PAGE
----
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Electronic medical records (EMRs) automate the clinical operations of healthcare providers. They provide digital storage of patient charts, and include functionality to track patient demographics, histories, SOAP notes, medications, test results and more.
Electronic medical records are also referred to as electronic health records (EHRs), digital medical records or computerized medical records. By generally accepted definition, an EMR is an electronic record of patients’ medical histories, created and stored at a single location. Meanwhile, an EHR is the comprehensive collection of patient medical records created and stored at multiple locations.
While there is a technical distinction between the two, buyers and vendors use the terms interchangeably. Review our article "EHR vs. EMR - What's the Difference?" for an in-depth look at the differences. Or, for more information about important events, people and milestones in the history of EHRs, visit our historical timeline.
This guide will cover:
Which EHR systems are practices using? What are their benefits and challenges? Take our survey and view the results in real-time. Click here to take the survey.
Our research regarding the impact of the HITECH Act on EHR purchases draws from primary data collected from 2010 through 2013. You can access the report at its new location here.
In January 2013, we published an EHR market share report based on CMS data from medical providers attesting to meaningful use (MU). That report contained data through October 2012. Since then, CMS has updated the data through January 2013, so we wanted to update this report accordingly.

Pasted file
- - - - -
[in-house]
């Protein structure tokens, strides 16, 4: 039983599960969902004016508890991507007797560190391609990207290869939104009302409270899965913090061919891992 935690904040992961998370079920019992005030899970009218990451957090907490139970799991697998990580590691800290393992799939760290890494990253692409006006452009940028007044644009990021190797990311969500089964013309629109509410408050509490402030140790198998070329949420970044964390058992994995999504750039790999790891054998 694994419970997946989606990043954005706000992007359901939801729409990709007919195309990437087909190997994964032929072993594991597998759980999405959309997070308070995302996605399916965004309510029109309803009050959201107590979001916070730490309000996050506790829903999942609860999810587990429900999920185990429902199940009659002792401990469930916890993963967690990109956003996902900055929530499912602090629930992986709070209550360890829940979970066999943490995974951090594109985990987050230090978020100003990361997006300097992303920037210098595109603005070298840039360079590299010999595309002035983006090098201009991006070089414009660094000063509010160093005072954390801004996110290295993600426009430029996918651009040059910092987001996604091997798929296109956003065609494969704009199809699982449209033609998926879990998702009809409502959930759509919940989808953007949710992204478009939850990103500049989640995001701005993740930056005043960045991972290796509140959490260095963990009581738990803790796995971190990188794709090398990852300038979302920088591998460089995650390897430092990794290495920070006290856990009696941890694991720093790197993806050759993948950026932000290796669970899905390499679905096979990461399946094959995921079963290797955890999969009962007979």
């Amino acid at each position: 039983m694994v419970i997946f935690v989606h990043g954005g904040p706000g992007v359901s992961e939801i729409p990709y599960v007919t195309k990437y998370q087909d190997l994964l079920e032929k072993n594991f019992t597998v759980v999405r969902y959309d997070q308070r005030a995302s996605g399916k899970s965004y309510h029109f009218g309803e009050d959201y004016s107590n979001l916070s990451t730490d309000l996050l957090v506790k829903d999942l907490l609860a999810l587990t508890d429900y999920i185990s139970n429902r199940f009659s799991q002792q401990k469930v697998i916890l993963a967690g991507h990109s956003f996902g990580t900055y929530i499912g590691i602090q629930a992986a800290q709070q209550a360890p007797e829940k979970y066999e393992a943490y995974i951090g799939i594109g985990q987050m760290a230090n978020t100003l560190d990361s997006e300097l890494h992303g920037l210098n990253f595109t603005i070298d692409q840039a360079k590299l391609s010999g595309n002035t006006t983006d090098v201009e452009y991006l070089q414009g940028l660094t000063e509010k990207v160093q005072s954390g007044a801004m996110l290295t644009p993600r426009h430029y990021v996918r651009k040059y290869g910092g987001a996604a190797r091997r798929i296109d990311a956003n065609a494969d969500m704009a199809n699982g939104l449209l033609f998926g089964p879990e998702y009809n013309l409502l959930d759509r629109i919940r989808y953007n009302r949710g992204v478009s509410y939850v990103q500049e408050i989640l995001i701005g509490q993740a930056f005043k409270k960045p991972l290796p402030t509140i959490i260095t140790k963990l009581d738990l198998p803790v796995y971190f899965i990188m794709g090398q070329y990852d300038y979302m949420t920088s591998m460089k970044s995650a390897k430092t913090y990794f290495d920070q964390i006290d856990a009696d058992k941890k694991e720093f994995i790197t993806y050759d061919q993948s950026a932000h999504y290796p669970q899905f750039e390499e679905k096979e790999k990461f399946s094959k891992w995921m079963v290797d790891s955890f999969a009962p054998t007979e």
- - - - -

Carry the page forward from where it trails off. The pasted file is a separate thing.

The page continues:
Medical providers made quite a bit of ground in three months: As of October 2012, 110,230 medical providers had attested to meaningful use, but by the end of January that number had jumped by over 55% to 171,226. When looking just at eligible professionals (EPs), there were 176,965 who attested to meaningful use, compared to 350,844 actively registered. So although the number of EPs attesting has grown significantly, about half of them still haven’t attested at all.
Looking at the vendors themselves, that number has grown, too. In total, we identified 560 vendors receiving at least one attestation for meaningful use—a 19.4% growth from two months earlier, when 469 vendors had received a mention. Four hundred thirty-six of those were for complete EHRs for EPs, compared to 361 back in October.
In terms of market share, it appears that the smaller vendors have benefited the most from these last three months. The market share owned by the top ten vendors dropped to 64.8%, compared to 67.4% just three months earlier. Epic Systems Corp lost quite a bit of their lead in the process, though they still have a commanding advantage, maintaining almost 9 percentage points more than their nearest competitor, Allscripts.